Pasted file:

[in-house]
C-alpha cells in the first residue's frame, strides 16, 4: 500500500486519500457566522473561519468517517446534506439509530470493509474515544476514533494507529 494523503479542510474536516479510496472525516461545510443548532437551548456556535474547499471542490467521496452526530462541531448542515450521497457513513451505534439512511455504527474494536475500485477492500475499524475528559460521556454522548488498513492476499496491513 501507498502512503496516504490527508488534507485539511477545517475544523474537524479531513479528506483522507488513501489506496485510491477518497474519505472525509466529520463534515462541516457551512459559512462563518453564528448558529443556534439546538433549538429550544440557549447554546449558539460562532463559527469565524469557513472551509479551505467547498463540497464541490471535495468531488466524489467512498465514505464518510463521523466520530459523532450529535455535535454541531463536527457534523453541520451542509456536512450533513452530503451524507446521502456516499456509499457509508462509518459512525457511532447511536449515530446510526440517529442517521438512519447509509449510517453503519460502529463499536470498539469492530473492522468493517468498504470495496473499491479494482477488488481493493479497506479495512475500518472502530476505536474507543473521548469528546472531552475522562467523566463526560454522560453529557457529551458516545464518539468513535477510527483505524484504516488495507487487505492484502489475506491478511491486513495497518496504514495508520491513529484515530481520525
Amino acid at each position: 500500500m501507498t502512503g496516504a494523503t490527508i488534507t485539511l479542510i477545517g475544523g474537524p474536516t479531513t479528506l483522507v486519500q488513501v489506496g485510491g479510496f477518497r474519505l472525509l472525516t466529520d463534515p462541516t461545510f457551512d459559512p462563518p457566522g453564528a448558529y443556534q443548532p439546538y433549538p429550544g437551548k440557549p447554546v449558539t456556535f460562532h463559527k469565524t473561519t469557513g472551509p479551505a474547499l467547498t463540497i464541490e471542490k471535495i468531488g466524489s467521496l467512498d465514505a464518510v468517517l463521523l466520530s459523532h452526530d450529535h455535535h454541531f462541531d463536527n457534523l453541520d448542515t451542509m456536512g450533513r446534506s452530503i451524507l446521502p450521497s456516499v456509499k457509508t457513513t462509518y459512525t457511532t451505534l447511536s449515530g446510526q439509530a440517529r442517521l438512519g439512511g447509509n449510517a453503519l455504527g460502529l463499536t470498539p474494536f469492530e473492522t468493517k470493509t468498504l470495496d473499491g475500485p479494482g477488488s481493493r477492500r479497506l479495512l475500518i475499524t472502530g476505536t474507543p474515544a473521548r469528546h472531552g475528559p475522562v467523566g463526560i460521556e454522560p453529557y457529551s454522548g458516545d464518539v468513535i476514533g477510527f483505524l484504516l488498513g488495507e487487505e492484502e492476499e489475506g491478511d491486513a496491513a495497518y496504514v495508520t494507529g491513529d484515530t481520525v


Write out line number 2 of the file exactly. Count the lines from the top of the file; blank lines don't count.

C-alpha cells in the first residue's frame, strides 16, 4: 500500500486519500457566522473561519468517517446534506439509530470493509474515544476514533494507529 494523503479542510474536516479510496472525516461545510443548532437551548456556535474547499471542490467521496452526530462541531448542515450521497457513513451505534439512511455504527474494536475500485477492500475499524475528559460521556454522548488498513492476499496491513 501507498502512503496516504490527508488534507485539511477545517475544523474537524479531513479528506483522507488513501489506496485510491477518497474519505472525509466529520463534515462541516457551512459559512462563518453564528448558529443556534439546538433549538429550544440557549447554546449558539460562532463559527469565524469557513472551509479551505467547498463540497464541490471535495468531488466524489467512498465514505464518510463521523466520530459523532450529535455535535454541531463536527457534523453541520451542509456536512450533513452530503451524507446521502456516499456509499457509508462509518459512525457511532447511536449515530446510526440517529442517521438512519447509509449510517453503519460502529463499536470498539469492530473492522468493517468498504470495496473499491479494482477488488481493493479497506479495512475500518472502530476505536474507543473521548469528546472531552475522562467523566463526560454522560453529557457529551458516545464518539468513535477510527483505524484504516488495507487487505492484502489475506491478511491486513495497518496504514495508520491513529484515530481520525